Montana fire crews already stretched thin

| July 05, 2012

It's 4 a.m. on June 25 and Jon Agner, the district fire management officer of the Madison Ranger District, should be sleeping, but instead he's on the phone planning evacuations from the unruly walls of fire burning the valley below.

As of Monday, July 2, the Pony and Bear Trap 2 fires continued to burn while firefighters worked day and night to extinguish the almost 20,000 acres of wildfire in the Beaverhead-Deerlodge National Forest. The larger Bear Trap 2 fireburning 15,341 acres—was, as of press time, 100 percent contained, with firefighters mopping up the scorched earth. But the Pony fire, of 4,800 acres, raged on, burning dead timber on steep, rocky slopes and threatening the town of Mammoth. It's hard to contain, Agner said. "With large stands of dead beetle-kill forest, they go up like a matchbook and tend to fall pretty fast."

The Pony fire had almost 400 people working to contain it. A key factor in the success of the crews' initial response, Agner said, was the cooperation and teamwork of fire crews from federal, state and county departments. "I believe it's born out of necessity," he said. "With declining federal budgets and less resources available, you see a lot more cooperation between state, county and federal resources in fire response—much better than 20 years ago."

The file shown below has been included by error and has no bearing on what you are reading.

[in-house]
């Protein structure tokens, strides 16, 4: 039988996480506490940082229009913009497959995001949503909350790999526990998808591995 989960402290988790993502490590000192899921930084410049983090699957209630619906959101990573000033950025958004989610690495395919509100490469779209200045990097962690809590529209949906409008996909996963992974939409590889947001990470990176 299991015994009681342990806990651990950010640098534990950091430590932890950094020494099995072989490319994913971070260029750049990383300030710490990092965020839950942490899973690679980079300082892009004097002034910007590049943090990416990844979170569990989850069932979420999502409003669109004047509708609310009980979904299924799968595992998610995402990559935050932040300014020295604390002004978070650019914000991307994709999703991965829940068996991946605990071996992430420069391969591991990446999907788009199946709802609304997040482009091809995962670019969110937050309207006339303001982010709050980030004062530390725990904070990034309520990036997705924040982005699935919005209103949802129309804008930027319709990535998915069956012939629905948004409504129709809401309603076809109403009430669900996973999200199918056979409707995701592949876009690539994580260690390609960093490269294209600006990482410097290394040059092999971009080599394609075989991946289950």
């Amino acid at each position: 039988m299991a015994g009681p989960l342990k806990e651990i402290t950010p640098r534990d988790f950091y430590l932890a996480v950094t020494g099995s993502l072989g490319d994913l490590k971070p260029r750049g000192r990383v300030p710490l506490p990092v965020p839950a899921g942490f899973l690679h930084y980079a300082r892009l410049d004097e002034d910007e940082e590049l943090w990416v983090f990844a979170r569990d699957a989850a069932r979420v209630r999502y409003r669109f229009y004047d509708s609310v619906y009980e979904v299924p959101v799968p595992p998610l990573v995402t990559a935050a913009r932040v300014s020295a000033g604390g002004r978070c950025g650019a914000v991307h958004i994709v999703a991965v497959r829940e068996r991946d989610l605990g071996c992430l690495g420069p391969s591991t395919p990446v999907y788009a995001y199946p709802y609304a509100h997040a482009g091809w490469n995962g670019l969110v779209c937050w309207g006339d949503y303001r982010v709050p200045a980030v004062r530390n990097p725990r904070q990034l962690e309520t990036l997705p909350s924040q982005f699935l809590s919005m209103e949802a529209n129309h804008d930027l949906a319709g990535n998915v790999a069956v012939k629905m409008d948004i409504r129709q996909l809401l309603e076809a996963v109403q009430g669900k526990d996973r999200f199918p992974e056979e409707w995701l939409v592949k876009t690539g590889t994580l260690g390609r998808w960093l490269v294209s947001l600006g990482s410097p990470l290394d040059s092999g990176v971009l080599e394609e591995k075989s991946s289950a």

Cooperation between the U.S. Forest Service, Bureau of Land Management and Madison County volunteers was essential in filling the void left by the many Montana firefighters working in Colorado, where fires have burned thousands of acres, destroyed 722 homes and left one person dead.

Many of the crews are returning from Colorado after their 15-day tours to help battle fires in their home state. "We need to beef things up here, with the season kickin' up early as it is," Agner said.

He joked that the outcome of Montana's fire season can only be predicted six months later. "But to see a crown fire between 2 a.m. and 4 a.m. in late June, that's unusual fire activity," Agner said, "and could be an indicator that, yes, we're dry and this could be an extremely busy season."

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